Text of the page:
Friday, June 27, 2008

Mysterious Objects, Exquisite Corpses

Last night I got to see my favorite film from last year on 35mm again. For free! The Yerba Buena Center for the Arts screening room, the same venue at which I first saw Syndromes and a Century over a year ago, unspooled this lovely, entrancing film again as a replacement screening for a set of its Thai director Apichatpong Weerasethakul's short video works, which had been delayed in shipping from the prior venue at which they played.

Michael Guillén was first on the blogosphere to report the switch. I was initially disappointed that the shorts would be delayed a week (they now are set to play July 3rd and July 6th; half on one day and half on the other.) But the opportunity to see a bright, beautiful print of Apichatpong's latest feature film again in a screening room free of the distractions of home (or the multiplex; YBCA audiences are very respectful as a rule) is about as perfect a substitution as could be imagined. And the Syndromes and a Century print is still in town, and plays again on Sunday at 2PM, also for free!

I urge you to attend, especially if you have not seen this film before, but are interested in cinema as memory, as mood, as cultural self-examination, and not necessarily as story. It's true that I can trace my deep admiration for Apichatpong "Joe" Weerasethakul's films back past the screenings at YBCA and the Pacific Film Archive and the local film festivals which have shown his work, to the time I once spent living and working in Thailand itself. But as I commented on Barry Jenkins' blog:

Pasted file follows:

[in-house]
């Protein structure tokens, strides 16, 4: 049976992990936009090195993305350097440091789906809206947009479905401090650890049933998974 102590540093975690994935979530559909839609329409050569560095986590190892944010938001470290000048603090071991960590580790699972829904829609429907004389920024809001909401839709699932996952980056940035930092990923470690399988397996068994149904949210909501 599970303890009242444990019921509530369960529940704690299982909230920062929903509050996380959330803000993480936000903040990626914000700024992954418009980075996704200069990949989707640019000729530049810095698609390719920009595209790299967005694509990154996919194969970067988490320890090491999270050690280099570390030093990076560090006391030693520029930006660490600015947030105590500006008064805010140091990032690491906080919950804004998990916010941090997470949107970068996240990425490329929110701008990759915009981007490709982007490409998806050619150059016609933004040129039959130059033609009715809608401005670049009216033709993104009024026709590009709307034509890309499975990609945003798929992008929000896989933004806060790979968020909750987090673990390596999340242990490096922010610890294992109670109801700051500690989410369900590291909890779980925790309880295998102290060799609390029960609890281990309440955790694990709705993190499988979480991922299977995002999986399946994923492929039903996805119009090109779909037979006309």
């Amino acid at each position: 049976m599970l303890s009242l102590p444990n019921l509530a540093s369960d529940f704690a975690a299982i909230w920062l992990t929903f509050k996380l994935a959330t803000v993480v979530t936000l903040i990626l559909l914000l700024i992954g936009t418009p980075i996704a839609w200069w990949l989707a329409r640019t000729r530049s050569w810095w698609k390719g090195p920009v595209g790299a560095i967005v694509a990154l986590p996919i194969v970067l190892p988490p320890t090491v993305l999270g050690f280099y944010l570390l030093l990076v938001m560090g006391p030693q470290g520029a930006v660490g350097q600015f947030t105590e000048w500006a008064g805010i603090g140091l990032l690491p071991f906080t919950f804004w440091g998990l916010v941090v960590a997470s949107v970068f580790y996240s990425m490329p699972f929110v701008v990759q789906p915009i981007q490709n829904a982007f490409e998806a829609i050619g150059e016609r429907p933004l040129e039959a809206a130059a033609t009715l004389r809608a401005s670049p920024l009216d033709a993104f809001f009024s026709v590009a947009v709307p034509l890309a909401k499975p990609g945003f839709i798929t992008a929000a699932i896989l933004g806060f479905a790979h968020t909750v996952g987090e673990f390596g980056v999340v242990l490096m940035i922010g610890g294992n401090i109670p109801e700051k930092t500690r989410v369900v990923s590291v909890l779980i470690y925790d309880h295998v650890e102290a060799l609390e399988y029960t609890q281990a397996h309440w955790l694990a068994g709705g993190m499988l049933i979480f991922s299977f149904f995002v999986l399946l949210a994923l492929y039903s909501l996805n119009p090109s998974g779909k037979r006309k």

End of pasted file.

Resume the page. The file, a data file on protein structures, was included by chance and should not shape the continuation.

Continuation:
I'm not certain this experience has helped me "understand" Syndromes and a Century any more than anyone else does. Yet I do feel I do understand it, not on the level of analysis or even recognition of Joe's motifs from other films, or of bits and pieces of the Thai culture I was exposed to. It feels like a more universal, more cinematic understanding. And it's combined with a perhaps even more overwhelming lack of understanding, that somehow doesn't get in the way of appreciation at all.
Of course, it was hard for me not to view the film with the censorship it has suffered in its home country near the front of my mind. During one of the censored scenes, the print appeared to have weathered some damage (green outlines of what looked like sprocket holes on the side of the frame- any film projectionists reading this know what that means?) and it served as a reminder that when the film was finally screened in Bangkok, that entire scene was replaced by black leader. Apichatpong himself has called this censored version "a corpse, not a film." I cannot avoid noticing the irony that a film that so gently points out the absurdity of blithely waltzing toward modernity (one theme among many in this rich work) has attracted a decidedly un-gentle smackdown from a censorship system seemingly bent on keeping Thai movies as old-fashioned as possible...

More links well worth reading on Syndromes and a Century: Michael Guillén's interview, Daniel Kasman's review, Peter Nellhaus's comments on the DVD release, and Thai cinephile CelineJulie's report from a Bangkok screening.


  1. So I feel a fool. I got home from work, went on a run, ate a bit, sat on my bed to read, and fell asleep. I would have loved to see it again on 35mm but I _do_ own a DVD of the film so I can't get too mad at myself for missing the screening. Mostly I'm mad I missed the post-screening plans. My bad.

  2. I wish you could have been there, Ryland. But I know the story; I've slept through screenings I intensely wanted to see myself. (occassionaly in the theatre itself!)

    While linking I should not have neglected your insightful remarks, and my favorite of the pro reviewers', by Tony Rayns in Sight and Sound. It's also worth pointing to the most interesting argument against the film I've encountered (though not one I'm swayed by myself), made by the pseudonymous "Nothing" in this thread.